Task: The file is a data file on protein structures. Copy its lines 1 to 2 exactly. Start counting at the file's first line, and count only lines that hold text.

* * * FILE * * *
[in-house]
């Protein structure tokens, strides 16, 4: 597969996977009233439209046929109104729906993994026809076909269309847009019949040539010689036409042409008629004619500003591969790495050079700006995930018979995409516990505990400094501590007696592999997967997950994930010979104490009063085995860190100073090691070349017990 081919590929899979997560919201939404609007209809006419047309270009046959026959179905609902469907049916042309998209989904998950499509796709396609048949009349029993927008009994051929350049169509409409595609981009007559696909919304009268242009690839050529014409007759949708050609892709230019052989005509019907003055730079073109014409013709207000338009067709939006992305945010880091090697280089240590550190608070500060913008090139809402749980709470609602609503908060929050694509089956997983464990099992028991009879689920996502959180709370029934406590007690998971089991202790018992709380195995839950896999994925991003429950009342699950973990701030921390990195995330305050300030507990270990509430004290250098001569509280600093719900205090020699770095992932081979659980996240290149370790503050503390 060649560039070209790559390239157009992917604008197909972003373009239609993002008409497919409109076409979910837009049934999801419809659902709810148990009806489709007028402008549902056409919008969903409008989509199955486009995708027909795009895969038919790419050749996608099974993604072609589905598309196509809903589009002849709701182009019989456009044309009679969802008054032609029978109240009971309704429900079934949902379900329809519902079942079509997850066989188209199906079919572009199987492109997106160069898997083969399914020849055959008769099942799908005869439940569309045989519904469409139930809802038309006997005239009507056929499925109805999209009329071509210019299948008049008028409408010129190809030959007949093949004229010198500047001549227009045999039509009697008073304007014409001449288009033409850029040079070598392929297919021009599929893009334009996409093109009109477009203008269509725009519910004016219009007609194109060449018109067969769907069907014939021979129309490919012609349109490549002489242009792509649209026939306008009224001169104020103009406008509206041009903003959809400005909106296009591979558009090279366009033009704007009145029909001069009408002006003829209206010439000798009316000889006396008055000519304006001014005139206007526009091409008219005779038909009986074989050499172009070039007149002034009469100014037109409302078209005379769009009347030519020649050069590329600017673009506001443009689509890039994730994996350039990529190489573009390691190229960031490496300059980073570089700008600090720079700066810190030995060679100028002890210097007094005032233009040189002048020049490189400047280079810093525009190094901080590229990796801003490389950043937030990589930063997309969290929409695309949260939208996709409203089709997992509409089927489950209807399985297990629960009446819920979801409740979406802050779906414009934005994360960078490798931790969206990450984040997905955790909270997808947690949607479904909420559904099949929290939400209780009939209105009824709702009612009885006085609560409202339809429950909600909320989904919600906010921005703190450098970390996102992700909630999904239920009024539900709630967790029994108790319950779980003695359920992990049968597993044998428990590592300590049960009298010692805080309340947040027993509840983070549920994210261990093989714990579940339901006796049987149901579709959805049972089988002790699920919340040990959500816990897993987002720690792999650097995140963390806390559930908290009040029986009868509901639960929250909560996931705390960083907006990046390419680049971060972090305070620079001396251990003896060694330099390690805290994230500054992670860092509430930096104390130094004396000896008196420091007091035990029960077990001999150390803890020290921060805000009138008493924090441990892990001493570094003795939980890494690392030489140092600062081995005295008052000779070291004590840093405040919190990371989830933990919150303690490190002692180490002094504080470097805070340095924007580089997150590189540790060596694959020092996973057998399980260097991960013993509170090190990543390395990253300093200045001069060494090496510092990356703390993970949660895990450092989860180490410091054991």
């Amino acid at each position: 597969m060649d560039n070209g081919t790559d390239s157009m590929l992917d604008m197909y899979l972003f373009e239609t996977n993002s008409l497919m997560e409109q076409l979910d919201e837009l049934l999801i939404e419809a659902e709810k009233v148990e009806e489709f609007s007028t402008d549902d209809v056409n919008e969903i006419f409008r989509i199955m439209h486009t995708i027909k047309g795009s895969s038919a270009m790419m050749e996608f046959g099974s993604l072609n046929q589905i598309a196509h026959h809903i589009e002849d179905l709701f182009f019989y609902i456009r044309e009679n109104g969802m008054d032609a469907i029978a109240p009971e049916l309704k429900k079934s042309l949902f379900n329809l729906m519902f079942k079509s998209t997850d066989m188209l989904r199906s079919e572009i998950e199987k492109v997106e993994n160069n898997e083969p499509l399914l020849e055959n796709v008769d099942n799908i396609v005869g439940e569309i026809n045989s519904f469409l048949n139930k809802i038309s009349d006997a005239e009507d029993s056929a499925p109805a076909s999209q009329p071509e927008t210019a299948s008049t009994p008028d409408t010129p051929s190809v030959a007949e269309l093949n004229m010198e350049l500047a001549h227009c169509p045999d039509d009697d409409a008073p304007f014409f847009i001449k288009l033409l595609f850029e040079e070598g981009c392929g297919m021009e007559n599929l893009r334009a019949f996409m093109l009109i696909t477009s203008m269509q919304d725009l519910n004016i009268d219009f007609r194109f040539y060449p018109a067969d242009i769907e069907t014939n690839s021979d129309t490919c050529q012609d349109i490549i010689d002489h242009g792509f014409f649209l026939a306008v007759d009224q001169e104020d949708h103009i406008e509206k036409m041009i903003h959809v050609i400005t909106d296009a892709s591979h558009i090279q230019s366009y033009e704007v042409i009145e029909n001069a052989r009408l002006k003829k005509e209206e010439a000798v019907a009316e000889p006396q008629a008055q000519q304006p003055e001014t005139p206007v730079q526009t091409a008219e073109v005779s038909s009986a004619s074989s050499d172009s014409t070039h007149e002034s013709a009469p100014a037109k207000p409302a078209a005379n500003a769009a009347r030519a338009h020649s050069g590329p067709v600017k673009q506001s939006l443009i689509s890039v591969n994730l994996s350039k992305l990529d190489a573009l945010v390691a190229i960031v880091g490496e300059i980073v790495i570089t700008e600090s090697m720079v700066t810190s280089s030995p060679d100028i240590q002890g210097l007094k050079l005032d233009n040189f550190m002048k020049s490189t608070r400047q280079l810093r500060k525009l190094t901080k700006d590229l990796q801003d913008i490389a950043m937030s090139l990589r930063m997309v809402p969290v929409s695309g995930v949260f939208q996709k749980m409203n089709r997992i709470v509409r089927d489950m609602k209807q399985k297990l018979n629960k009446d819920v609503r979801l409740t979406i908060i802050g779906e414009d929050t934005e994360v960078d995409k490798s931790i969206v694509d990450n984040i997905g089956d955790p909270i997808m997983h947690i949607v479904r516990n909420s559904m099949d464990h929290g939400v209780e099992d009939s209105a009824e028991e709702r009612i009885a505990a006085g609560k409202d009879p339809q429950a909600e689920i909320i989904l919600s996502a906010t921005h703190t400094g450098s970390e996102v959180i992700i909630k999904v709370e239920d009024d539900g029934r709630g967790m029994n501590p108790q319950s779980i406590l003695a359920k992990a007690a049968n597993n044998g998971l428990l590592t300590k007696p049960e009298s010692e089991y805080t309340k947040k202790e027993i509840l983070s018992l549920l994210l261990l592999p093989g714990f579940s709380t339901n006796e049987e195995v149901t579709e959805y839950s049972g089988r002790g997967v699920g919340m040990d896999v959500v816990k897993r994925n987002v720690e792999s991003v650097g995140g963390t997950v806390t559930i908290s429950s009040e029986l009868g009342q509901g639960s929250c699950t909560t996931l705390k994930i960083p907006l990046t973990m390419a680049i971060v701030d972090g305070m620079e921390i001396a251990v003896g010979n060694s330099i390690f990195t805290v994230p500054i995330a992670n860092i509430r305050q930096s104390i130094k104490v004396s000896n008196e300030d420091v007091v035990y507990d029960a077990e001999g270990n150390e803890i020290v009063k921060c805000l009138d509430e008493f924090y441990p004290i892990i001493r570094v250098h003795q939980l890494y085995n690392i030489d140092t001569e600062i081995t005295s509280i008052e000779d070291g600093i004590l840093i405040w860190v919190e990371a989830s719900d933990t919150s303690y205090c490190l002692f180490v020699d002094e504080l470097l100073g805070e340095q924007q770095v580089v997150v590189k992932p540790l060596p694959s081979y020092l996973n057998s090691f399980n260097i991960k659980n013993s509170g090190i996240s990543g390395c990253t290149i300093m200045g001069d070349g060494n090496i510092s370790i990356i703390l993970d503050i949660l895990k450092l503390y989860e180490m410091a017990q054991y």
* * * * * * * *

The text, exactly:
[in-house]
């Protein structure tokens, strides 16, 4: 597969996977009233439209046929109104729906993994026809076909269309847009019949040539010689036409042409008629004619500003591969790495050079700006995930018979995409516990505990400094501590007696592999997967997950994930010979104490009063085995860190100073090691070349017990 081919590929899979997560919201939404609007209809006419047309270009046959026959179905609902469907049916042309998209989904998950499509796709396609048949009349029993927008009994051929350049169509409409595609981009007559696909919304009268242009690839050529014409007759949708050609892709230019052989005509019907003055730079073109014409013709207000338009067709939006992305945010880091090697280089240590550190608070500060913008090139809402749980709470609602609503908060929050694509089956997983464990099992028991009879689920996502959180709370029934406590007690998971089991202790018992709380195995839950896999994925991003429950009342699950973990701030921390990195995330305050300030507990270990509430004290250098001569509280600093719900205090020699770095992932081979659980996240290149370790503050503390 060649560039070209790559390239157009992917604008197909972003373009239609993002008409497919409109076409979910837009049934999801419809659902709810148990009806489709007028402008549902056409919008969903409008989509199955486009995708027909795009895969038919790419050749996608099974993604072609589905598309196509809903589009002849709701182009019989456009044309009679969802008054032609029978109240009971309704429900079934949902379900329809519902079942079509997850066989188209199906079919572009199987492109997106160069898997083969399914020849055959008769099942799908005869439940569309045989519904469409139930809802038309006997005239009507056929499925109805999209009329071509210019299948008049008028409408010129190809030959007949093949004229010198500047001549227009045999039509009697008073304007014409001449288009033409850029040079070598392929297919021009599929893009334009996409093109009109477009203008269509725009519910004016219009007609194109060449018109067969769907069907014939021979129309490919012609349109490549002489242009792509649209026939306008009224001169104020103009406008509206041009903003959809400005909106296009591979558009090279366009033009704007009145029909001069009408002006003829209206010439000798009316000889006396008055000519304006001014005139206007526009091409008219005779038909009986074989050499172009070039007149002034009469100014037109409302078209005379769009009347030519020649050069590329600017673009506001443009689509890039994730994996350039990529190489573009390691190229960031490496300059980073570089700008600090720079700066810190030995060679100028002890210097007094005032233009040189002048020049490189400047280079810093525009190094901080590229990796801003490389950043937030990589930063997309969290929409695309949260939208996709409203089709997992509409089927489950209807399985297990629960009446819920979801409740979406802050779906414009934005994360960078490798931790969206990450984040997905955790909270997808947690949607479904909420559904099949929290939400209780009939209105009824709702009612009885006085609560409202339809429950909600909320989904919600906010921005703190450098970390996102992700909630999904239920009024539900709630967790029994108790319950779980003695359920992990049968597993044998428990590592300590049960009298010692805080309340947040027993509840983070549920994210261990093989714990579940339901006796049987149901579709959805049972089988002790699920919340040990959500816990897993987002720690792999650097995140963390806390559930908290009040029986009868509901639960929250909560996931705390960083907006990046390419680049971060972090305070620079001396251990003896060694330099390690805290994230500054992670860092509430930096104390130094004396000896008196420091007091035990029960077990001999150390803890020290921060805000009138008493924090441990892990001493570094003795939980890494690392030489140092600062081995005295008052000779070291004590840093405040919190990371989830933990919150303690490190002692180490002094504080470097805070340095924007580089997150590189540790060596694959020092996973057998399980260097991960013993509170090190990543390395990253300093200045001069060494090496510092990356703390993970949660895990450092989860180490410091054991």